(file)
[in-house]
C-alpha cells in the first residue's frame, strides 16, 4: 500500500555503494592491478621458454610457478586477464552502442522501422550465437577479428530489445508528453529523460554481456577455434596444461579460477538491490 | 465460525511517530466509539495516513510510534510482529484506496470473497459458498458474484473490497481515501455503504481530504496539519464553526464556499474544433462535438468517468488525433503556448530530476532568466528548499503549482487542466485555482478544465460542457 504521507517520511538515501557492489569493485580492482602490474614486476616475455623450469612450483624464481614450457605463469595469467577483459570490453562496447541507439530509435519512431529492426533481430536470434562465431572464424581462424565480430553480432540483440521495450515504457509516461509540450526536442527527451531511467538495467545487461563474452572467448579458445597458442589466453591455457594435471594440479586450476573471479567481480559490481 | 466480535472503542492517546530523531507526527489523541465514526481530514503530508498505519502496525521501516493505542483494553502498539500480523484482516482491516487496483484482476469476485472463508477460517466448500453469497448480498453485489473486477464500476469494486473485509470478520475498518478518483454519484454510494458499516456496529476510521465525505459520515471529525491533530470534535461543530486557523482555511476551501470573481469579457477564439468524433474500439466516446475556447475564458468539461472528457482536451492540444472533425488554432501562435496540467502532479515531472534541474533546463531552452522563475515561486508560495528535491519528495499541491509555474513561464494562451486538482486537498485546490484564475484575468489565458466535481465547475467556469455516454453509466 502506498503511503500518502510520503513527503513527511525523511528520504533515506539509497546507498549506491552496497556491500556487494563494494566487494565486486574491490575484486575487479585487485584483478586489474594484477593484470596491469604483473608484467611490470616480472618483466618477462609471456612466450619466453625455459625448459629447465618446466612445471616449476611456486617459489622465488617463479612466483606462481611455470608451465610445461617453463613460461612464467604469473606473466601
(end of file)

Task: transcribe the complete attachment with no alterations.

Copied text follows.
[in-house]
C-alpha cells in the first residue's frame, strides 16, 4: 500500500555503494592491478621458454610457478586477464552502442522501422550465437577479428530489445508528453529523460554481456577455434596444461579460477538491490 | 465460525511517530466509539495516513510510534510482529484506496470473497459458498458474484473490497481515501455503504481530504496539519464553526464556499474544433462535438468517468488525433503556448530530476532568466528548499503549482487542466485555482478544465460542457 504521507517520511538515501557492489569493485580492482602490474614486476616475455623450469612450483624464481614450457605463469595469467577483459570490453562496447541507439530509435519512431529492426533481430536470434562465431572464424581462424565480430553480432540483440521495450515504457509516461509540450526536442527527451531511467538495467545487461563474452572467448579458445597458442589466453591455457594435471594440479586450476573471479567481480559490481 | 466480535472503542492517546530523531507526527489523541465514526481530514503530508498505519502496525521501516493505542483494553502498539500480523484482516482491516487496483484482476469476485472463508477460517466448500453469497448480498453485489473486477464500476469494486473485509470478520475498518478518483454519484454510494458499516456496529476510521465525505459520515471529525491533530470534535461543530486557523482555511476551501470573481469579457477564439468524433474500439466516446475556447475564458468539461472528457482536451492540444472533425488554432501562435496540467502532479515531472534541474533546463531552452522563475515561486508560495528535491519528495499541491509555474513561464494562451486538482486537498485546490484564475484575468489565458466535481465547475467556469455516454453509466 502506498503511503500518502510520503513527503513527511525523511528520504533515506539509497546507498549506491552496497556491500556487494563494494566487494565486486574491490575484486575487479585487485584483478586489474594484477593484470596491469604483473608484467611490470616480472618483466618477462609471456612466450619466453625455459625448459629447465618446466612445471616449476611456486617459489622465488617463479612466483606462481611455470608451465610445461617453463613460461612464467604469473606473466601